3) Get your hands dirty in your local community

You may not be able to resolve racial tensions in Ferguson, but you can work to increase freedom in your own community. Sometimes I get overwhelmed with the problems of the world – there are so many issues I cannot possibly solve them all. The reality is I’m not supposed to solve everything. I can, however, actually make a difference in my own neighborhood, and so can you. Engage with the people in your life and seek opportunities to change things.

4) Actually go to the community in need

If there is a place or situation God has truly laid on your heart, prayerfully consider actually going to that community. The older I get, the more I realize that no problem has a silver bullet solution. If you truly want to make a difference, you will need to build relationships and listen and work for an extended period of time. This is no small challenge and requires substantial commitment. Most likely God is calling you to your own community, but every so often, He calls people to another city or country.

5) Choose Carefully

Being a slactivist for some causes is perfectly fine, as long as you’re still an activist for something. Becoming an activist takes time, however, so you must choose carefully. I am horrible at this and frequently spread myself too thin. Don’t make this mistake, but instead bathe all your decisions in prayer and choose how you will make a difference with wisdom. A while back, Brian wrote a helpful guide to identifying your calling that is an excellent start.

6) Remember that prayer actually works

I sometimes feel like prayer is a cop-out, like I’m not really doing anything. But again, the Bible is clear that prayer matters and God listens. The great revivals were all preceded by outpourings of prayer, and nothing we do can compare with God’s ability. If anything, I need to pray more. I often pray for something once and then forget about it. But we must make every effort to pray with passion for God to bring healing, justice, and peace.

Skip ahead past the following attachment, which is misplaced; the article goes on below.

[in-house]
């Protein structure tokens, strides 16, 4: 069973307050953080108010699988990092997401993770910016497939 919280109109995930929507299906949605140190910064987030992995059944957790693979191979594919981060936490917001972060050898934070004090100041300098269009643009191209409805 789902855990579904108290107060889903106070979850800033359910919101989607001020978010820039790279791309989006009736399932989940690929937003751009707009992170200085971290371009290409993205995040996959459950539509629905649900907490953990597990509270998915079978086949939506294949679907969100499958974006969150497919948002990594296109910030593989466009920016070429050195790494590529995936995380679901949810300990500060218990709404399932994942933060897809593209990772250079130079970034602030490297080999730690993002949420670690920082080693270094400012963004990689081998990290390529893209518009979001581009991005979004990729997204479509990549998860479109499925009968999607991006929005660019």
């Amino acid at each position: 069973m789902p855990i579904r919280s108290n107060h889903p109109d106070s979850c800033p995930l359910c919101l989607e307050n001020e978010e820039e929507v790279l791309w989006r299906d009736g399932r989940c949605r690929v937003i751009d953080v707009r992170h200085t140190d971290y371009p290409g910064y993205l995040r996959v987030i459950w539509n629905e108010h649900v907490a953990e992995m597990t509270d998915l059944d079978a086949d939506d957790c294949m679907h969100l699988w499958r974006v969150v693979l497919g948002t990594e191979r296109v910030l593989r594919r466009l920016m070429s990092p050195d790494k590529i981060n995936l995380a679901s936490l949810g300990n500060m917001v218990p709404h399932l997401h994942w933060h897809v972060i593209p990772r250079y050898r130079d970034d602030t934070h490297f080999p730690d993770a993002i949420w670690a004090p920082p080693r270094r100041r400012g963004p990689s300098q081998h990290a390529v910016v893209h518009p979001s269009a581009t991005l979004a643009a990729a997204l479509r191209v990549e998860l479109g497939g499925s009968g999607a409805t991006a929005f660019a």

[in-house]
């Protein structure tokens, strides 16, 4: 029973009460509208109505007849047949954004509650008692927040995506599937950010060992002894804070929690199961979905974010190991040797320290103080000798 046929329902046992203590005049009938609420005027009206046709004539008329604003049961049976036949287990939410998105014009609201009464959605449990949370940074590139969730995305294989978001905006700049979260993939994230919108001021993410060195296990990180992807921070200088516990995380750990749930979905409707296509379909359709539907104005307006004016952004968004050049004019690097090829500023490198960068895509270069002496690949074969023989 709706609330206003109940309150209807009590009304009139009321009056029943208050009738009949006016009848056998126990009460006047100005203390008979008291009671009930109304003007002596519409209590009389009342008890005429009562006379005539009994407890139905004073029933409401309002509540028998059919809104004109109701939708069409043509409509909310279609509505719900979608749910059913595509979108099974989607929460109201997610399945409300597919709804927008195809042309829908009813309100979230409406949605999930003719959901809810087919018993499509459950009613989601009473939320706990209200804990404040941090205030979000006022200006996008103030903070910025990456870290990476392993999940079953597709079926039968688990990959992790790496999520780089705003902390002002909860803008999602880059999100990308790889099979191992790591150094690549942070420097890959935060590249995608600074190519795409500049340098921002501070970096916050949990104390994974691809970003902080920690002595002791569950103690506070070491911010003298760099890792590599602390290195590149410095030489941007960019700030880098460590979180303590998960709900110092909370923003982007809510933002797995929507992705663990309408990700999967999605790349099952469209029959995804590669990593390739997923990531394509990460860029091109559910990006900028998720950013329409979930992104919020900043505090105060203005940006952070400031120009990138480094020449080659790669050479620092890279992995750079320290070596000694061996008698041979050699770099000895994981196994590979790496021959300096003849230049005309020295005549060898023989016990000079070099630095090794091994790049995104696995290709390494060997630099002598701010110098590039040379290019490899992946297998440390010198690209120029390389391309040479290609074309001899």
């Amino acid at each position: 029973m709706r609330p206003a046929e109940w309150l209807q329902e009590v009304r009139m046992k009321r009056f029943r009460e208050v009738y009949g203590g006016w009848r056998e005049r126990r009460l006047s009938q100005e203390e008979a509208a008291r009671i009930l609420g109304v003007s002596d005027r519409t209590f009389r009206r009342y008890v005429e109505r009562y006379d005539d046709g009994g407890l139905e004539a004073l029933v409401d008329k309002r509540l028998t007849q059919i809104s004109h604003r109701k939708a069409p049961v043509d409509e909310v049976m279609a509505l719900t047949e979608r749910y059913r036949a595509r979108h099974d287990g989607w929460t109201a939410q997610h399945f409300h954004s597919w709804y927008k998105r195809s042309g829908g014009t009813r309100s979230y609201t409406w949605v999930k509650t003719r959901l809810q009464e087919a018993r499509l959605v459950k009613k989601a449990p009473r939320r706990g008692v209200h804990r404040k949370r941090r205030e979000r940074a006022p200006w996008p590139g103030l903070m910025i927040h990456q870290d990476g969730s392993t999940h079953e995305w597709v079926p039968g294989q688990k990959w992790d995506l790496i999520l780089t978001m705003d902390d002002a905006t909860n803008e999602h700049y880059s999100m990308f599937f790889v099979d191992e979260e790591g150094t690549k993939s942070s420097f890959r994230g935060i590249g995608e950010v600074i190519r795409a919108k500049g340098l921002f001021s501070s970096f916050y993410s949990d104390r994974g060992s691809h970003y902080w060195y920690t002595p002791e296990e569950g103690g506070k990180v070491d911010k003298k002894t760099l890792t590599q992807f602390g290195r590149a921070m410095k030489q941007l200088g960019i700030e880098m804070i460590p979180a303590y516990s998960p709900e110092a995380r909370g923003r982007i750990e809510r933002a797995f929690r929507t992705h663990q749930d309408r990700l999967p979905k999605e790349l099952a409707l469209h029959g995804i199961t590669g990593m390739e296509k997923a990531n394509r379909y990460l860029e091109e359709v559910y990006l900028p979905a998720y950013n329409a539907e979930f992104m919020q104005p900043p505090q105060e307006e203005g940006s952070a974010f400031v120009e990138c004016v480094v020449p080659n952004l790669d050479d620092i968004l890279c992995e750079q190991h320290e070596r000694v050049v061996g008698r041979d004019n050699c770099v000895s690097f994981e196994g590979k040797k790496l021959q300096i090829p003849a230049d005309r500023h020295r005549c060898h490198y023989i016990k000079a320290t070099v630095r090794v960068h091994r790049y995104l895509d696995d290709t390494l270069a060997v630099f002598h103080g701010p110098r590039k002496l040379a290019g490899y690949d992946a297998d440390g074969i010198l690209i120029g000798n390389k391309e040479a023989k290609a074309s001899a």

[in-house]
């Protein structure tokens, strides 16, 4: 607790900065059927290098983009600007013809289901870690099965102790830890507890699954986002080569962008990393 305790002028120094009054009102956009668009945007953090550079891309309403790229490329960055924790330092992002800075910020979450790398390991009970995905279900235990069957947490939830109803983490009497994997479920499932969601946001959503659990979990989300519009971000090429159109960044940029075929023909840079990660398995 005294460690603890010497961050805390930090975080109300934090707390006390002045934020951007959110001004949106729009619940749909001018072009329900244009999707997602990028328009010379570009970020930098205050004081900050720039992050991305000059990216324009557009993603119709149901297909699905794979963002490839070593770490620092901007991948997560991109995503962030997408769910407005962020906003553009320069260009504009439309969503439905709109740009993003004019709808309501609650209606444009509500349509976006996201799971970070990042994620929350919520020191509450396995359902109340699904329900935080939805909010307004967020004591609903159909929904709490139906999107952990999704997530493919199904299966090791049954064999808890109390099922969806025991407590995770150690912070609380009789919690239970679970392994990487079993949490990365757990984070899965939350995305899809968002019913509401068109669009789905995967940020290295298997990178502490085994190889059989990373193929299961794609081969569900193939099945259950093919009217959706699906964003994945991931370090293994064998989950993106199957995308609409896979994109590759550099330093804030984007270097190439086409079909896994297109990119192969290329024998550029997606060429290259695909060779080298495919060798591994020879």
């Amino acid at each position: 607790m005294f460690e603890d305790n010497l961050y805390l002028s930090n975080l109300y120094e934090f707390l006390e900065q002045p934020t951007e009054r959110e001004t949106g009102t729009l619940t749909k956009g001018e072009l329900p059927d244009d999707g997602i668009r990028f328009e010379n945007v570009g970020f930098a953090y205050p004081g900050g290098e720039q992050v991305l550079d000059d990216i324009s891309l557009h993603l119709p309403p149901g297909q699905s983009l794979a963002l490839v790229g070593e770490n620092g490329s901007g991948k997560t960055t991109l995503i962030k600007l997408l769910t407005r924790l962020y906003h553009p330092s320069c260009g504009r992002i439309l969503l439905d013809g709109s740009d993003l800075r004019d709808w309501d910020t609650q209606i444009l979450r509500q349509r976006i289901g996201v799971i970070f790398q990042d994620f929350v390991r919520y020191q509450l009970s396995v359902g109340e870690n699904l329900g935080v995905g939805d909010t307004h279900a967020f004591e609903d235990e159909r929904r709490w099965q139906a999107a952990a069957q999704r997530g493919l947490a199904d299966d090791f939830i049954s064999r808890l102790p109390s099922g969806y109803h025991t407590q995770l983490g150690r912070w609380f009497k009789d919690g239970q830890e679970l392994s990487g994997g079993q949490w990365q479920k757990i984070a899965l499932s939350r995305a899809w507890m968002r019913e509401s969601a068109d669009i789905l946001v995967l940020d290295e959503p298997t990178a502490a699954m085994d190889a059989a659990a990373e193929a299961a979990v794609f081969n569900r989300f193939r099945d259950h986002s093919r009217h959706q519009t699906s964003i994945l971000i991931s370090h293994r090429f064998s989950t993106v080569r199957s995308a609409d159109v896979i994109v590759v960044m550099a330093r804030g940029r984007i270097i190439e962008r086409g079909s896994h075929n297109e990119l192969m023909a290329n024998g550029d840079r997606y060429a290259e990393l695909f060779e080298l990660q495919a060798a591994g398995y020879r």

7) Make Disciples

Jesus made a famous command (or commission) before leaving us in Matthew 28. It wasn’t to go and post stories to social media, but rather “Go and make disciples.” There is nothing short and sweet about discipleship: it requires time and life-on-life relationships. Very few of us will ever be able to impact millions or billions of people at once, however, we can each have a deep influence on 4 or 5 people in our life. Once you have invested in others, once you have changed their lives, they can begin discipling people as well and you will begin to see multiplication.

Discipleship is the method Jesus gave us to change the world. A pastor in Atlanta, Randy Pope, oversees a congregation with more than 5,000 members. In his book, Insourcing, he actually states that if the elders came to him and said, “you must choose between pastoring the church and discipling your small group,” he would choose discipleship. Why? Because it works – it changes lives, families, and even communities.

Leave a comment: What do you think about slactivism?

Img source: By Rauglothgor (Own work) CC-BY-SA-4.0, via Wikimedia Commons

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Evan Forester

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This post was by Evan, an adventure enthusiast learning to #LiveFully in New Zealand. He now writes for Embracing Exile.